Amino Acids: Know About the function & facts of Amino Acids
What is Amino Acids?
Amino acids are the essential constituent of all living cells. They are the building blocks of proteins. Chemically, amino acids are nitrogenous compounds having both an acidic carboxyl (-COOH) group and a basic amino (-NH²) group
The general structural formula of the amino acid is:
common to all
side chain R CH-COOH
In the above formula one carbon is the part of the carboxyl group and it is the second carbon which is animated (i.e., contains amino group)
This carbon is known as O-carbon and it is joined to four different groups by covalent bonds. Amino acids differ in their side chain, abbreviated as ‘R’ group. Glycine, the simplest amino acid, for example, has a hydrogen atom as its R group (or side chain) and alanine has a methyl-CH3) group.
So far more than 200 amino acids have been isolated and identified from different sources but only 25 of them have been found to enter into the composition of proteins. Out of these 25, only 20 amino acids are found in almost all proteins.
Some amino acids found in plant cells are listed in below Of these, only those marked with an asterisk (*) occur in plant proteins.
Some amino acids contain aromatic side chains, (e.g., phenylalanine, tyrosine). tyrosine phenylalanine figure
Classification of Amino Acids
Amino acids have been classified on the basis of
(i) their synthesis in the body,
(ii) their reaction in solution (i.e., acidic, basic or neutral)
(iii) composition of the side chain.
1. Classification on the basis of their synthesis in the body. On this basis, amino acids have been classified into following 3 groups:
(a) Essential amino acids.
These amino acids but are synthesized in the body are not indispensable and therefore, have to be provided diet. Examples Leucine, isoleucine in the threonine, valine, methionine, phenylalanine, lysine and tryptophan are essential amino acids and must form a part of human diet.
(b) Non-essential amino acids.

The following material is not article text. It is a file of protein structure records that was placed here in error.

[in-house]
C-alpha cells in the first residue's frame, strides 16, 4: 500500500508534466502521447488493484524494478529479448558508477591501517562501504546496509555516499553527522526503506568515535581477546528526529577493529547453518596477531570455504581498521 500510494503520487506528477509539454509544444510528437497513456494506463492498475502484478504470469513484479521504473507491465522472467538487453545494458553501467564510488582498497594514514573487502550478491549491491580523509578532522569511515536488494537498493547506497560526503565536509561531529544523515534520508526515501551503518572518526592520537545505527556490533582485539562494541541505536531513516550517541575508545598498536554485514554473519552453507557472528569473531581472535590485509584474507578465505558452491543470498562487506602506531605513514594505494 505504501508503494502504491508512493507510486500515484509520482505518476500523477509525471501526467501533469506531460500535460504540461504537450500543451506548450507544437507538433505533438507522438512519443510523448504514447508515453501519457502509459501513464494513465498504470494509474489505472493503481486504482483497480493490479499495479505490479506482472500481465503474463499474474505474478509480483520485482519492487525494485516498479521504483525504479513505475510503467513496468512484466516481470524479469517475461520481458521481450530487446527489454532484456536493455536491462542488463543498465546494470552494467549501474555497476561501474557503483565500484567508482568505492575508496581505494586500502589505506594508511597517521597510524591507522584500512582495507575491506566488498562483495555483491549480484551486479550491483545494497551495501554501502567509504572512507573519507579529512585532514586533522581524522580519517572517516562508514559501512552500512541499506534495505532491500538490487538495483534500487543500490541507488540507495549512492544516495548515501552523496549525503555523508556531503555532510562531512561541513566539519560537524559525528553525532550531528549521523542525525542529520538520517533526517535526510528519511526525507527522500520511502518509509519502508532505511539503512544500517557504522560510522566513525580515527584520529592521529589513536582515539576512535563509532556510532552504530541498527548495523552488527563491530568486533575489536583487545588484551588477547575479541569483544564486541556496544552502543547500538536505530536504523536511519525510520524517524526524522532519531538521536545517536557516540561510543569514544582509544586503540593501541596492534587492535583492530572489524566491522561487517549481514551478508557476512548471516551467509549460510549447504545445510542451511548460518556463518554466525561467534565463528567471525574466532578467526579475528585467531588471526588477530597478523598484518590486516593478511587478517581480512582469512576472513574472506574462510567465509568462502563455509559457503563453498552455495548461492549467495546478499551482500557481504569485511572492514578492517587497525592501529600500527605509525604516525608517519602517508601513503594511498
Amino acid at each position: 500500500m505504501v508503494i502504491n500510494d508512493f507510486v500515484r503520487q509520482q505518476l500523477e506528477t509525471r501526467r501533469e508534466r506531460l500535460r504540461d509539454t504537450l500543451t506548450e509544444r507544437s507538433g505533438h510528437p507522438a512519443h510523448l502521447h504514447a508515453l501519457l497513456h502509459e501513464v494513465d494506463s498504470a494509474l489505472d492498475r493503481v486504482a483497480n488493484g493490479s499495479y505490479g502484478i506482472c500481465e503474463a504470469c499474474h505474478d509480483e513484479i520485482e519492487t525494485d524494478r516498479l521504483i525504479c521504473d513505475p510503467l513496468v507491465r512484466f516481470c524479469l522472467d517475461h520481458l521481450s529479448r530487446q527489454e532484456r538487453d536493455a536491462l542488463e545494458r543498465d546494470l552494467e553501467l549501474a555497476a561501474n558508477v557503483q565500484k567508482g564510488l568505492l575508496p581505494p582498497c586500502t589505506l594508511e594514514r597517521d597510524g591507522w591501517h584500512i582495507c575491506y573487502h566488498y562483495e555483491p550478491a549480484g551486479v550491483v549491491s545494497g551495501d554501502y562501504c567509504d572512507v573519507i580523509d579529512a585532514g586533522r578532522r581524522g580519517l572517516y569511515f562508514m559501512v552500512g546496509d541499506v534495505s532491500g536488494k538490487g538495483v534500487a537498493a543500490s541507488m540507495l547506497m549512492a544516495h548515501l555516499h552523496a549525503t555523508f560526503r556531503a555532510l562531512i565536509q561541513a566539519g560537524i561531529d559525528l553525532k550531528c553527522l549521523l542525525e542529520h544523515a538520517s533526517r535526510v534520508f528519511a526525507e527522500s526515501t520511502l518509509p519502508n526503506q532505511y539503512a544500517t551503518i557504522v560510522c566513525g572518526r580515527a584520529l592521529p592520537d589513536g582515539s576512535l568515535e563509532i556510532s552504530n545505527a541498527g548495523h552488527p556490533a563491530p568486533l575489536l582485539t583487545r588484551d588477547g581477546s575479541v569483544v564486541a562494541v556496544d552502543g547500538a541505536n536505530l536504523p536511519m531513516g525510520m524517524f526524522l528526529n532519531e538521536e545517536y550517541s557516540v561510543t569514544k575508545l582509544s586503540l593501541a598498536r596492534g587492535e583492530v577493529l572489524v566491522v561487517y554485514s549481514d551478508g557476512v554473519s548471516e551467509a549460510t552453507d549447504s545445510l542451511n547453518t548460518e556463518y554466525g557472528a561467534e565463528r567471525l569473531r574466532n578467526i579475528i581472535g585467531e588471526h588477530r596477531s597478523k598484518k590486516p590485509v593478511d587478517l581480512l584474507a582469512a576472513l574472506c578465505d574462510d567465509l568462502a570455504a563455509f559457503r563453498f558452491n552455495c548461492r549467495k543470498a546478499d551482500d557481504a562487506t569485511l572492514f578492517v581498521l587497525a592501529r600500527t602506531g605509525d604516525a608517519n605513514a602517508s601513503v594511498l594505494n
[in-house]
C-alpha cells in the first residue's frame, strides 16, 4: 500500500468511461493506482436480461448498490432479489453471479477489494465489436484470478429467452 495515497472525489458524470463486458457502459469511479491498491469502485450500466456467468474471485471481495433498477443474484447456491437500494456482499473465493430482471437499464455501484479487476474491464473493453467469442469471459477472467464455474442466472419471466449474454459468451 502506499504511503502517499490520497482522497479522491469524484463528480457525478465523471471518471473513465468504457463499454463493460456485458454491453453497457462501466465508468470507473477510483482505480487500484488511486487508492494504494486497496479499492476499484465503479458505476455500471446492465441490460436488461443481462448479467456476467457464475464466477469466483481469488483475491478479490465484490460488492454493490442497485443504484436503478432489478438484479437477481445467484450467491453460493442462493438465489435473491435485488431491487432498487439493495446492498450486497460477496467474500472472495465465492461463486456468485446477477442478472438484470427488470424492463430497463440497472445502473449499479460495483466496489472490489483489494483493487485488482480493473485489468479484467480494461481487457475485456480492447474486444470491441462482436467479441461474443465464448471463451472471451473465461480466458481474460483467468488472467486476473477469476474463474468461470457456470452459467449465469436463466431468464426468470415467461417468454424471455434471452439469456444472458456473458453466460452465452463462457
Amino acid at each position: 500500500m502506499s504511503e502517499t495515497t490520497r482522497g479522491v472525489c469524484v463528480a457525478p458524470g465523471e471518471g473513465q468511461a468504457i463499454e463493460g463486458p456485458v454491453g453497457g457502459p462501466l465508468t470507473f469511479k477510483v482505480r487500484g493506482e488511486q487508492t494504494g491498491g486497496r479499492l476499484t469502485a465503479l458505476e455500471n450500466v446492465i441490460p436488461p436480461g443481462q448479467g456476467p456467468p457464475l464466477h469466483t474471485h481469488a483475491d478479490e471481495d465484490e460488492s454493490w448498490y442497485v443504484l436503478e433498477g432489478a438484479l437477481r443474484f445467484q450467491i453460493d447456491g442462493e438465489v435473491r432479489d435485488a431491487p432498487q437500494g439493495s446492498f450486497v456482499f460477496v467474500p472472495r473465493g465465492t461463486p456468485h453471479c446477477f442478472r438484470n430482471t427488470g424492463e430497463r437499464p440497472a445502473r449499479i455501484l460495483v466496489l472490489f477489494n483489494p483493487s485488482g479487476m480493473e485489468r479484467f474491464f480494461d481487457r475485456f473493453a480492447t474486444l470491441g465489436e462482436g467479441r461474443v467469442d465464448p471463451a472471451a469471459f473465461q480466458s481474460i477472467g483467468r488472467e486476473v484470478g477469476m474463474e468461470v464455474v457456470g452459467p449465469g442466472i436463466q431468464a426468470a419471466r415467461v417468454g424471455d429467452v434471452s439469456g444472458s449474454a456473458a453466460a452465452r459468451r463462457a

These amino acids are synthesized in our body from simple starting materials containing carbon, hydrogen, Oxygen and nitrogen. Examples-alanine, arginine, aspartic acid, asparagine, cystine, cysteine, glutamic acid, glycine, etc.
(C) Semi-essential amino acids.
These are the amino acids which are synthesized in the body but are not enough to meet the requirements OF the body. Examples are arginine, histidine.
2. Classification of amino acids on the basis of their reaction. On this basis amino acids have been classified into acidic, basic and neutral groups.
(a) Acidic amino acids.
These amino acids have two carboxylic groups and one amino group in each molecule, hence they are acidic in nature. They are also known as mono-amino-dicarboxylic amino acids; e.g., aspartic acid, asparagine, glutamic acid and glutamine
(b) Basic amin0 acids.
These amino acids contain two amino groups and one carboxyl group, thus are basic. They are also known as diamino mono-carboxylic amino acids, e.g., lysine, arginine.
(c) Neutral amino acids.
These are mono- amino mono-carbOxylic acids, e.g., alanine, glycine, valine, etc.
3. Classification on the basis of the composition of functional group in the side
1. Glycine* Gly
2. Alanine* Ala
3. Serine* Ser
4. Phenylalanine* Phe
5. Tyrosine* Tyr
7. Tryptophan Trp
8. Histidine* His
9. Cysteine* Cys
11. a-aminobutyric acid
12. Methionine* Met
15. Threonine* Thr
16. Aspartic acid Asp
17. Asparagine* Asn
18. Azetidine carboxylic acid
19. Glutamic acid* Glu
20. Glutamine* Gin
21. y-amino butyric acid
22. Proline* Pro
24. Valine* Val
25. Leucine* Leu
28. Arginine* Arg
30. Isoleucine* Ile
32. Lysine* Lys
33. Pipecolic acid
chain (R). On this basis the amino acids can be classified into following 8 categories
(a) Simple amino acids.
These amino acids have no functional group in the side chain; e.g., glycine, alanine, valine, leucine, etc.
(b) Hydroxy amino acids.
As the name indicates, these amino acids contain a hydroxyl -OH) group in the side chain, e.g. serine, threonine.
(c) Sulphur-containing amino acids.
Side chains of these amino acids possess sulphur, e.g cysteine, methionine.
(d) Acidic amino acids.
The side chains contain acidic (carboxyl) groups; e.g., aspartic acid, glutamic acid.
(e) Amino acid amides.
These are derived from acidic amino acids. In such amino acids one carboxyl group of acidic amino acids gets transformed into an amide group (-CO.NH2); e.g., aspartate, glutamate.
(f)Basic amino acids.
These include amin0 acids with side chains containing basic groups; e.g., arginine, lysine, hydroxylysine, etc.
(g) Aromatic amino acids.
The side chains of these amino acids have aromatic rings, e.g., phenylalanine, tyrosine, tryptophan.
(h) Heterocyclic amino acids.
Strictly speaking these are not true amino acids, They contain amino group NH) instead of an o (NH+ group; e.g.. proline, hydroxyproline